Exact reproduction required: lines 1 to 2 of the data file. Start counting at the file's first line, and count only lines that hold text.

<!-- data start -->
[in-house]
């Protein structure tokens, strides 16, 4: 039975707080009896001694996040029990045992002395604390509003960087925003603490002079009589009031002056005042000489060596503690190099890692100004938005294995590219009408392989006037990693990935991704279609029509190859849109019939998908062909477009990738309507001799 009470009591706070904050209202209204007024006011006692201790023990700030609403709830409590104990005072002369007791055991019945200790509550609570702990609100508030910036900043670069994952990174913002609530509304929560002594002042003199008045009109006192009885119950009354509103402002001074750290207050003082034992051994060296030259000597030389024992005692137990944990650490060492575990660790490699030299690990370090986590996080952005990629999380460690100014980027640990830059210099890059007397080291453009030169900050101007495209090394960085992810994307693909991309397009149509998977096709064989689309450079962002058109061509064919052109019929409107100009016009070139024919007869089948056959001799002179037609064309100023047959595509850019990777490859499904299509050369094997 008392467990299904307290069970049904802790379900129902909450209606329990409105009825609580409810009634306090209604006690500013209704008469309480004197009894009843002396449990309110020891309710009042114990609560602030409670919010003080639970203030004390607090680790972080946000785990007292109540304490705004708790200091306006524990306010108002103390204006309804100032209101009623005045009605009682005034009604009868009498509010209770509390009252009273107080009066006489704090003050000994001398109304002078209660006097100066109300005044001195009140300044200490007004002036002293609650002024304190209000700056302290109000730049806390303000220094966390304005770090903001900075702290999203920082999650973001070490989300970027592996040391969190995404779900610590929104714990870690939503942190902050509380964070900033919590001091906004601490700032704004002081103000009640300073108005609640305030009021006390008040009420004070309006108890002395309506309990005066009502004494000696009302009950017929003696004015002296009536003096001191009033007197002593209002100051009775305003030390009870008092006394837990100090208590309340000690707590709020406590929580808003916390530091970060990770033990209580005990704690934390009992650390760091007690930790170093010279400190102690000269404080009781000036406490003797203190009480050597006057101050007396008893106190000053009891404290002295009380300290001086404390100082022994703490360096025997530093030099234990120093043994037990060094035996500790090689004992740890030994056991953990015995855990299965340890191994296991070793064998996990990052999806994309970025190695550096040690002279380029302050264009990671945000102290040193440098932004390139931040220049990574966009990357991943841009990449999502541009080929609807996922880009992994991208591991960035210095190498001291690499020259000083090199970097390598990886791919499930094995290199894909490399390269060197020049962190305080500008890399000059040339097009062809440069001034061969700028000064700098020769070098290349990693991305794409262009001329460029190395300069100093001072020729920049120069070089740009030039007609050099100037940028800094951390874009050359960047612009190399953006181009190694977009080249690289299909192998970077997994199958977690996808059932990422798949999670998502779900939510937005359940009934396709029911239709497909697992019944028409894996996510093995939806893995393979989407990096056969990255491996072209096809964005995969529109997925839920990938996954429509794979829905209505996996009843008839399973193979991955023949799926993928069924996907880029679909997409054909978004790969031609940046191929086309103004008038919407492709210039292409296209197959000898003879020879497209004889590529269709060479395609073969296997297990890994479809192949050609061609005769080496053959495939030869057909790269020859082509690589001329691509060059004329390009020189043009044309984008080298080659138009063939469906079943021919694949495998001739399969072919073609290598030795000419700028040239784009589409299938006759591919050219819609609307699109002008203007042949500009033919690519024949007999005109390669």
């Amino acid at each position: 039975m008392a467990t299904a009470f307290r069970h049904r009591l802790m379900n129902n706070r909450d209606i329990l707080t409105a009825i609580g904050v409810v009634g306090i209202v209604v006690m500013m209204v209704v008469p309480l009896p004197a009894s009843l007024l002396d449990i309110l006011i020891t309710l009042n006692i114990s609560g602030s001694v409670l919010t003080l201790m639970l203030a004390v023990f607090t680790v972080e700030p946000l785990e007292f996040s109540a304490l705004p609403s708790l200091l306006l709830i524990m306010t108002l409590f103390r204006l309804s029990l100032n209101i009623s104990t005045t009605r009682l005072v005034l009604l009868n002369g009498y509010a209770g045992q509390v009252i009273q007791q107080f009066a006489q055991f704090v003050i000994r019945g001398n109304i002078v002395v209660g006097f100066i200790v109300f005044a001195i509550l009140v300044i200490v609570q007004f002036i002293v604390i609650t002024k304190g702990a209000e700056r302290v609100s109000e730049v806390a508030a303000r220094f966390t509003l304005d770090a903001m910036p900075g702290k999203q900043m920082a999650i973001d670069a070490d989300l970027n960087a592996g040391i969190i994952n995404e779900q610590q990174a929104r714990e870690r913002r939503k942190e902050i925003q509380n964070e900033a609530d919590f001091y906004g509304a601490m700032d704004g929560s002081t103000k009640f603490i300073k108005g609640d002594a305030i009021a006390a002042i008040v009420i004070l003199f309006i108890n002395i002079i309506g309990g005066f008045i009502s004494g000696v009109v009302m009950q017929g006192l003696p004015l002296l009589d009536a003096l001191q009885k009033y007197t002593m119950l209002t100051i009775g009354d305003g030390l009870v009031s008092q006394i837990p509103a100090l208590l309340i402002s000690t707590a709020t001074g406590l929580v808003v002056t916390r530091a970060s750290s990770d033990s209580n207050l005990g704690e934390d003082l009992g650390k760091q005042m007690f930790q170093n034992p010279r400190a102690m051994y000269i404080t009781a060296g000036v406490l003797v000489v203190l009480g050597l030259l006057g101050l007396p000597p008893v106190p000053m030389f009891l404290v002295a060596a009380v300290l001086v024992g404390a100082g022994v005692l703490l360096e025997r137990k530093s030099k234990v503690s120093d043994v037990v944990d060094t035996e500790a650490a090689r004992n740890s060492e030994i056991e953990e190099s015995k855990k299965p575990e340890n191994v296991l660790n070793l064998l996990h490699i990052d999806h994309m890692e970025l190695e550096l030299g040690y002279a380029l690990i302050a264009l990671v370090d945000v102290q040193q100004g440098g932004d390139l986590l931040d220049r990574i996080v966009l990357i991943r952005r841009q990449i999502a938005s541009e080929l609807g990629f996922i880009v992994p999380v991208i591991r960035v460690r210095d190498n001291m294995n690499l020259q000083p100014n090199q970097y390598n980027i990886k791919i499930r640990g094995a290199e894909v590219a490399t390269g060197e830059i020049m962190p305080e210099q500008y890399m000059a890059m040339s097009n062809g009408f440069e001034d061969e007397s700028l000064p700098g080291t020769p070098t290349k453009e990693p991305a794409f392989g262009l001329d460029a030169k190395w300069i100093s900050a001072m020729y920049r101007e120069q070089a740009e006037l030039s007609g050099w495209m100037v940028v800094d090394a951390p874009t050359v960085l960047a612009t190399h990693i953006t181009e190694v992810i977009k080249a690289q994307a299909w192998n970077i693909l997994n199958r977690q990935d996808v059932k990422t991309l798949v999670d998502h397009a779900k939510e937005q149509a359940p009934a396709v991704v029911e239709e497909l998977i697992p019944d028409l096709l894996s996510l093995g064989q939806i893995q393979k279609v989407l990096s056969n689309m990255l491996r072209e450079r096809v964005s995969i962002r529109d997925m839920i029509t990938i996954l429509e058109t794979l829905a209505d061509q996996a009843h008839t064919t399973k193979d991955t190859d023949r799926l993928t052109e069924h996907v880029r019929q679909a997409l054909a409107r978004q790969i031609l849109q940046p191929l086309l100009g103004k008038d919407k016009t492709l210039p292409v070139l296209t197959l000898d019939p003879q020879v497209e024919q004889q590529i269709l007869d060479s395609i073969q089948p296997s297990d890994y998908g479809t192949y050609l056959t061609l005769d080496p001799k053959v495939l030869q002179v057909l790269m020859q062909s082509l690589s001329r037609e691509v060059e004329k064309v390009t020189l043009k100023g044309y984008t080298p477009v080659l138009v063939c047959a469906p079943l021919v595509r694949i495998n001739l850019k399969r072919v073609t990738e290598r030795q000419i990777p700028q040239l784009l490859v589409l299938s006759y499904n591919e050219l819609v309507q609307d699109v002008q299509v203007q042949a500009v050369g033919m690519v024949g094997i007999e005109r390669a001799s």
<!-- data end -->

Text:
[in-house]
């Protein structure tokens, strides 16, 4: 039975707080009896001694996040029990045992002395604390509003960087925003603490002079009589009031002056005042000489060596503690190099890692100004938005294995590219009408392989006037990693990935991704279609029509190859849109019939998908062909477009990738309507001799 009470009591706070904050209202209204007024006011006692201790023990700030609403709830409590104990005072002369007791055991019945200790509550609570702990609100508030910036900043670069994952990174913002609530509304929560002594002042003199008045009109006192009885119950009354509103402002001074750290207050003082034992051994060296030259000597030389024992005692137990944990650490060492575990660790490699030299690990370090986590996080952005990629999380460690100014980027640990830059210099890059007397080291453009030169900050101007495209090394960085992810994307693909991309397009149509998977096709064989689309450079962002058109061509064919052109019929409107100009016009070139024919007869089948056959001799002179037609064309100023047959595509850019990777490859499904299509050369094997 008392467990299904307290069970049904802790379900129902909450209606329990409105009825609580409810009634306090209604006690500013209704008469309480004197009894009843002396449990309110020891309710009042114990609560602030409670919010003080639970203030004390607090680790972080946000785990007292109540304490705004708790200091306006524990306010108002103390204006309804100032209101009623005045009605009682005034009604009868009498509010209770509390009252009273107080009066006489704090003050000994001398109304002078209660006097100066109300005044001195009140300044200490007004002036002293609650002024304190209000700056302290109000730049806390303000220094966390304005770090903001900075702290999203920082999650973001070490989300970027592996040391969190995404779900610590929104714990870690939503942190902050509380964070900033919590001091906004601490700032704004002081103000009640300073108005609640305030009021006390008040009420004070309006108890002395309506309990005066009502004494000696009302009950017929003696004015002296009536003096001191009033007197002593209002100051009775305003030390009870008092006394837990100090208590309340000690707590709020406590929580808003916390530091970060990770033990209580005990704690934390009992650390760091007690930790170093010279400190102690000269404080009781000036406490003797203190009480050597006057101050007396008893106190000053009891404290002295009380300290001086404390100082022994703490360096025997530093030099234990120093043994037990060094035996500790090689004992740890030994056991953990015995855990299965340890191994296991070793064998996990990052999806994309970025190695550096040690002279380029302050264009990671945000102290040193440098932004390139931040220049990574966009990357991943841009990449999502541009080929609807996922880009992994991208591991960035210095190498001291690499020259000083090199970097390598990886791919499930094995290199894909490399390269060197020049962190305080500008890399000059040339097009062809440069001034061969700028000064700098020769070098290349990693991305794409262009001329460029190395300069100093001072020729920049120069070089740009030039007609050099100037940028800094951390874009050359960047612009190399953006181009190694977009080249690289299909192998970077997994199958977690996808059932990422798949999670998502779900939510937005359940009934396709029911239709497909697992019944028409894996996510093995939806893995393979989407990096056969990255491996072209096809964005995969529109997925839920990938996954429509794979829905209505996996009843008839399973193979991955023949799926993928069924996907880029679909997409054909978004790969031609940046191929086309103004008038919407492709210039292409296209197959000898003879020879497209004889590529269709060479395609073969296997297990890994479809192949050609061609005769080496053959495939030869057909790269020859082509690589001329691509060059004329390009020189043009044309984008080298080659138009063939469906079943021919694949495998001739399969072919073609290598030795000419700028040239784009589409299938006759591919050219819609609307699109002008203007042949500009033919690519024949007999005109390669």